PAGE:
The 1987 film “Flowers in the Attic” is based on the V.C. Andrews book of the same name and tells the story of four siblings imprisoned and horribly mistreated in an attic by their narcissistic mother and sociopathic grandmother.
Almost the entire story takes place in a palatial estate called Foxworth Hall, the exteriors of which were played by the real-life Crane Mansion on Castle Hill in Ipswich, MA. The mansion has been used in several other movies as well, including the 1987 all-star-cast “The Witches of Eastwick”.
Built in 1928, the 59-room Stuart-style mansion was erected by Richard T. Crane, Jr., a wealthy businessman. The entire estate currently sits on 165 acres and is a national historic landmark that is open to the public for a variety of activities.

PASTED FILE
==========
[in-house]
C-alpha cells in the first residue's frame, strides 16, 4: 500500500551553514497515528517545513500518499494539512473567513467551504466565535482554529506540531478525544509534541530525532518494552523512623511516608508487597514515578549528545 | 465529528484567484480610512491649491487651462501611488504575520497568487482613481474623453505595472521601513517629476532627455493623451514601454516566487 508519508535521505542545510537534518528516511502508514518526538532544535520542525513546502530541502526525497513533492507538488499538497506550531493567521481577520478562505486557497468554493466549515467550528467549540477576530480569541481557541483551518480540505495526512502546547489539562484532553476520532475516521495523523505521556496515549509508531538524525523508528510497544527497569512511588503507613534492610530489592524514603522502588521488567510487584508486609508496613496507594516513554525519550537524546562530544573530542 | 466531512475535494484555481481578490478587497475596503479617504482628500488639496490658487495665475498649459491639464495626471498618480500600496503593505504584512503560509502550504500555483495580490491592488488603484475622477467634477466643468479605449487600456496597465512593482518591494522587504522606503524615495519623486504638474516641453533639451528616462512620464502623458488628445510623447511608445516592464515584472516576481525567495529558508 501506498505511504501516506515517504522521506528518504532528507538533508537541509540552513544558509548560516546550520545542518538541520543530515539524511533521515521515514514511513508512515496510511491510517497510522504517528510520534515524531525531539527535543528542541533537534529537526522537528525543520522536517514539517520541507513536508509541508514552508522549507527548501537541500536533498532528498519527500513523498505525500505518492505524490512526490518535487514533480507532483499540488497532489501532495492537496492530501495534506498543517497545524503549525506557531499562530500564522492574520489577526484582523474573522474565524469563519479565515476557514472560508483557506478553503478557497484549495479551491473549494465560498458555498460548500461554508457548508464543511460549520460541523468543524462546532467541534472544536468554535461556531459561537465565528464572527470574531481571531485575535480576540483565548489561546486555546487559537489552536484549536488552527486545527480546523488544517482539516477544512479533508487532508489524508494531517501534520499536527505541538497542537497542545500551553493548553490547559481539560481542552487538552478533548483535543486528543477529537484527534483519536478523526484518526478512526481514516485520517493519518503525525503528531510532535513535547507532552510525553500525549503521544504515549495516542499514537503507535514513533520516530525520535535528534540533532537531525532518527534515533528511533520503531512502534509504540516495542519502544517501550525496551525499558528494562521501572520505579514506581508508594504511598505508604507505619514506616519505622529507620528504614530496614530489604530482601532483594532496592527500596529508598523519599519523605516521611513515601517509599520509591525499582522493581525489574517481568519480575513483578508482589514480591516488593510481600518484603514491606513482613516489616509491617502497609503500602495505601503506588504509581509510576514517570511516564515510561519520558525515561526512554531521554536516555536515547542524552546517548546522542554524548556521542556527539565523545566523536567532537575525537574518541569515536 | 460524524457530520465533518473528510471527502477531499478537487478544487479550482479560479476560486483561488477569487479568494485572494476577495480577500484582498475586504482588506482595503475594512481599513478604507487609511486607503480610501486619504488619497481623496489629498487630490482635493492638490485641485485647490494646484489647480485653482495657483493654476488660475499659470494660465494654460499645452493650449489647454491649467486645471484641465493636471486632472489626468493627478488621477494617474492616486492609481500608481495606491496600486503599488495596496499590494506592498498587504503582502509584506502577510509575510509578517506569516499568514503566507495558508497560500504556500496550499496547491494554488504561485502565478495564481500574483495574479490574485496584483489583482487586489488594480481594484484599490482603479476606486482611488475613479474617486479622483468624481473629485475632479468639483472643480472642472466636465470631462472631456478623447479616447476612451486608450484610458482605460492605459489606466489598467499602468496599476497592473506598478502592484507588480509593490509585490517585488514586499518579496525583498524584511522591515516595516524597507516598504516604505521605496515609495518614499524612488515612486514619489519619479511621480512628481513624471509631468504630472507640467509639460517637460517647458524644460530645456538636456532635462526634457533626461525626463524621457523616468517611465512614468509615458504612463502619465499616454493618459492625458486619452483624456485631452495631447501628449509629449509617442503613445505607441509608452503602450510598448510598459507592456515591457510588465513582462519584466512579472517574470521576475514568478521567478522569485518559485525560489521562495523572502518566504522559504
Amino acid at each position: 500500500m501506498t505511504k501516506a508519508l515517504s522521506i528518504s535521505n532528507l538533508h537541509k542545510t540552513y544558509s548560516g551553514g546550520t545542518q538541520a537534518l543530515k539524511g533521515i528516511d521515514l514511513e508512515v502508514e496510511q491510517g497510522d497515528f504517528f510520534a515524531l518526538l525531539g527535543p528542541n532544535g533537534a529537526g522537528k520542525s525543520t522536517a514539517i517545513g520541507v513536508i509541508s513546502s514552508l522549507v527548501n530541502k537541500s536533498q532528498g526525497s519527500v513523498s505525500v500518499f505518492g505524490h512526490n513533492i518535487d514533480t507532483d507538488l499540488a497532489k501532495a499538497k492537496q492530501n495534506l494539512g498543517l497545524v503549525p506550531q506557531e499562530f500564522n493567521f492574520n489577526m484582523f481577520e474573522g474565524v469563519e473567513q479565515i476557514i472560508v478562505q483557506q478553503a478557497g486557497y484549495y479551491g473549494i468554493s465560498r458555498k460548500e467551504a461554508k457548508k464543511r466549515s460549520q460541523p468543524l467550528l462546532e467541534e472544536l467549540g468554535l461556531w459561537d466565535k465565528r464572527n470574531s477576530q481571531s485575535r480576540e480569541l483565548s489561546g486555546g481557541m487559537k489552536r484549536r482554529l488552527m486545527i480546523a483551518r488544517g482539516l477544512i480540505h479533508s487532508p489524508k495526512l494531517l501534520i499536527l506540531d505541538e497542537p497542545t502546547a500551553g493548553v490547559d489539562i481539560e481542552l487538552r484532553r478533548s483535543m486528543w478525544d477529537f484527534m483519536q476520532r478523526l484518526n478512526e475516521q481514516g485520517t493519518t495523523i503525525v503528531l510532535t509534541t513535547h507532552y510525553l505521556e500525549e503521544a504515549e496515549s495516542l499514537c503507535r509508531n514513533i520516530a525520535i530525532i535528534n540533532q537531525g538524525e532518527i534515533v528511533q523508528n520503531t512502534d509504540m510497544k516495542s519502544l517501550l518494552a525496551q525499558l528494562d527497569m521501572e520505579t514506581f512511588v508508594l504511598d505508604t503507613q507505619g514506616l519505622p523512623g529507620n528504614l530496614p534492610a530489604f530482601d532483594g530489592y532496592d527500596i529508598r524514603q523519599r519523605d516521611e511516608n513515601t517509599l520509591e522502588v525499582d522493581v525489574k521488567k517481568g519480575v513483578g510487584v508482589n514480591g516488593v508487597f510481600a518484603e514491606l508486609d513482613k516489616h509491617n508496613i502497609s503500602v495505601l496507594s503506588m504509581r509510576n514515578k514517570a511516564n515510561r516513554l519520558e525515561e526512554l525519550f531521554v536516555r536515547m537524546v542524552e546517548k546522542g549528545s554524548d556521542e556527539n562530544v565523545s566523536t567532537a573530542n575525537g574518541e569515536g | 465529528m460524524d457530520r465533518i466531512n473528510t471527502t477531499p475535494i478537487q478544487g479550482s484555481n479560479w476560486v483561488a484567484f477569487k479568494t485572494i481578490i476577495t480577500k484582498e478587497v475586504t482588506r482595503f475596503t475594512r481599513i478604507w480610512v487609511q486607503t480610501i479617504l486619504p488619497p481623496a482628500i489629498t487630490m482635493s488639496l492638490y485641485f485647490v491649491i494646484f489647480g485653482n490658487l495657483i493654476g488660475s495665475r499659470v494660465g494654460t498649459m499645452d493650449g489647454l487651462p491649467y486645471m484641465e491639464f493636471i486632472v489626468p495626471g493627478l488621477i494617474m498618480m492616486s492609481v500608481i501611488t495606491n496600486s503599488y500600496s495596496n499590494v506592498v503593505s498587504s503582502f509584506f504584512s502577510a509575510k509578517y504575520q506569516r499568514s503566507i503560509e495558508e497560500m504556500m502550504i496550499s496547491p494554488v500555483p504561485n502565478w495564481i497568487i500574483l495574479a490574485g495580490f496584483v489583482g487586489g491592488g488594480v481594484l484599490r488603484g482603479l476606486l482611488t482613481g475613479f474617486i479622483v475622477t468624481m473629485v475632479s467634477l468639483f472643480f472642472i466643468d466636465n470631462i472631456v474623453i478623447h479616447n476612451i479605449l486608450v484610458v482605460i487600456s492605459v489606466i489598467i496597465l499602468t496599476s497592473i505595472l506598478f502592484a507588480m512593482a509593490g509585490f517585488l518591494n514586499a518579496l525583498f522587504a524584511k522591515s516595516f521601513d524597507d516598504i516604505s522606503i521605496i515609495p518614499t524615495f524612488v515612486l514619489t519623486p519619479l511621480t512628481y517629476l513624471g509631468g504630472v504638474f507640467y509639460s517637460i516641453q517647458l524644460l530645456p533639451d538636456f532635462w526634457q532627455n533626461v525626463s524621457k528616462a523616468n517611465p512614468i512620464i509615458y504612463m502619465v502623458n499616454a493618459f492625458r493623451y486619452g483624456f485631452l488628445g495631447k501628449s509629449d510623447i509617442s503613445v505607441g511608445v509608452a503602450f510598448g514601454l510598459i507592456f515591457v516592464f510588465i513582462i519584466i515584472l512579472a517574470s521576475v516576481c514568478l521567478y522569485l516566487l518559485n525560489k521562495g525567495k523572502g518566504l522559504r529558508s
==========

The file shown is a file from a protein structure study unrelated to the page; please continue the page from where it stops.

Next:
The estate around the Great House, as it is called to differentiate it from the other buildings on the property, contains rolling hills, gardens, a trail system, Atlantic Ocean beach access, and various other attractions. Worth pointing out specifically is a pair of large black griffin sculptures located behind the house that were created by Paul Manship, whose most famous work is the golden Prometheus statue at Rockefeller Center in New York.
Adapted with Permission from: The New England Grimpendium by J.W. Ocker
Know Before You Go
In 1945, the Crane family donated much of their private beach and dunes to The Trustees of Reservations, who manage the Crane Mansion & Estate. See the web site for details. The estate grounds are extensive and parking is the bottom of the hill, so wear good walking shoes.